Daily Edition Top 10 (Week of August 7, 2017)
Gabriella Schwarz / August 12, 2017
The threat stemming from North Korea’s nuclear advancements dominated the week as the rhetoric escalated between the isolated regime and President Donald Trump. The back-and-forth culminated in North Korea threatening to attack the U.S. territory of Guam and Trump warning such an attack would result in the unleashing of “fire and fury like the world has never seen,” and later that the U.S. military was “locked and loaded.”
We also learned this week that the FBI raided the home of Trump’s former campaign chairman Paul Manafort, a diversity memo written by a Google engineer caused an uproar and Trump declared a national emergency over the opioid crisis.
Read more about these stories and the other biggest news of the week, as it appeared in The Daily Edition.
1. Trump warns North Korea: US military ‘locked and loaded’—CNN, Dan Merica, Kevin Liptak and Angela Dewan
Top line: “It was the third consecutive day that Trump has used incendiary language to describe the threat posed by North Korea, which has responded with a threat to launch a series of missiles in the direction of the US Pacific territory of Guam.”
Topic to follow: Donald Trump
2. North Korea details Guam strike plan and calls Trump ‘bereft of reason’—The Guardian, Julian Borger
Top line: “North Korea has defied threats of ‘fire and fury’ from Donald Trump, deriding his warning as a “load of nonsense” and announcing a detailed plan to launch missiles aimed at the waters off the coast of the US Pacific territory of Guam…
The statement said the plan for this show of force would be ready by the middle of this month and then await orders from the commander-in-chief, Kim Jong-un.”
Topic to follow: North Korea
3. China’s president urges Trump to use restraint over North Korea—The Washington Post, Simon Denyer and Anna Fifield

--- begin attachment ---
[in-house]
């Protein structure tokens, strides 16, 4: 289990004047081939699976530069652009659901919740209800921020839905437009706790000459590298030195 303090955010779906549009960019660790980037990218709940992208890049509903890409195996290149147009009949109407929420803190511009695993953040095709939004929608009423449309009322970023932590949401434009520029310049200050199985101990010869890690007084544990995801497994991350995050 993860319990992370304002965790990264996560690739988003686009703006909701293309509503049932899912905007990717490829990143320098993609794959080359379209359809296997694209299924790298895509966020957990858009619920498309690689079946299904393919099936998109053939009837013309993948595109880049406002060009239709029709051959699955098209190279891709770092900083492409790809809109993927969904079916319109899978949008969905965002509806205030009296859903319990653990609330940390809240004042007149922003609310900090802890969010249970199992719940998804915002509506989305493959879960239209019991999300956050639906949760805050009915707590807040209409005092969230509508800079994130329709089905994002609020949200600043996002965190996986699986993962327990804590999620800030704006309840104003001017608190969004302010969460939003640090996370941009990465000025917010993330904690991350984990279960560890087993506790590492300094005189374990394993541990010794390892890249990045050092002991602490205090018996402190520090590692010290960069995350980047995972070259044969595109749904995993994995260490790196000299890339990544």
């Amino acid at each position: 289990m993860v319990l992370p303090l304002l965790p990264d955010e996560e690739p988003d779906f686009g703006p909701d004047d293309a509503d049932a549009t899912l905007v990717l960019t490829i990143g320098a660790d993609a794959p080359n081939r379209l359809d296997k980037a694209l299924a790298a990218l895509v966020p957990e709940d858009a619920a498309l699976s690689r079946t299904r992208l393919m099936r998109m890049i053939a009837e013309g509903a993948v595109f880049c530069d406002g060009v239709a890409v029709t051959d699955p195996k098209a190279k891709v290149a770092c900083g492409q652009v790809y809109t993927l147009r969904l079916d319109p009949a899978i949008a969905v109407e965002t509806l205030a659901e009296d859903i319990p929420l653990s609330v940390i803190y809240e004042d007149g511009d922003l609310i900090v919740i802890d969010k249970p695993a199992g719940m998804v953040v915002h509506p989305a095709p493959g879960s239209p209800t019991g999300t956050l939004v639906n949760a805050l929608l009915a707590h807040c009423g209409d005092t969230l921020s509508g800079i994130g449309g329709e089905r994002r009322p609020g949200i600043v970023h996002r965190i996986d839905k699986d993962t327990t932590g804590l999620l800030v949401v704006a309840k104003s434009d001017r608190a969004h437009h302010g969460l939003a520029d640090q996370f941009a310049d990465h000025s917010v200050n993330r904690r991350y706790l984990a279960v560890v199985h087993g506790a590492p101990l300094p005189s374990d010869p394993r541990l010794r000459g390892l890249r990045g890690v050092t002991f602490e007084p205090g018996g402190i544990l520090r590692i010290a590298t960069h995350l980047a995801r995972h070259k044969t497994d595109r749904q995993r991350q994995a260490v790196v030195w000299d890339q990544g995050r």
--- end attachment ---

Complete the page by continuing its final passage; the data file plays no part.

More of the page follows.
Top line: “In his phone call with Trump, Xi said China hoped the parties concerned would exercise restraint and refrain from taking any action that will aggravate tensions on the peninsula, according to CGTN. Dialogue, negotiations and a political settlement are the fundamental ways of solving the Korean Peninsula’s nuclear issue, Xi said during the call, which took place Saturday Beijing time…
China has viewed the rising tensions between Washington and Pyongyang with some alarm, and has repeatedly urged dialogue to lower tensions. Although China supported stiffer United Nations sanctions last weekend after repeated North Korean missile tests, , Chinese officials also want a restart of six-party talks, which stalled in 2009. Those talks would involve North and South Korea, the United States, China, Russia and Japan.”
Topic to follow: China
4. FBI raid on Manafort’s home shows Russia probe ramping up—Politico, Darren Samuelsohn, Josh Dawsey and Austin Wright
Top line: “FBI agents raided the residence of former Donald Trump campaign chairman Paul Manafort last month, and he also has turned over hundreds of pages of documents to congressional investigators, as probes ramp up into the president’s campaign and Russia’s role in the 2016 election.
The pre-dawn raid on July 26 at the Alexandria, Virginia, home roused Manafort, who was in town to appear before Congress, according to a person familiar with the situation. Agents took reams of material from his home.”
Topic to follow: Paul Manafort
5. Hearing Loss of US Diplomats in Cuba Blamed on Covert Device—Associated Press, Mathew Lee and Michael Weissenstein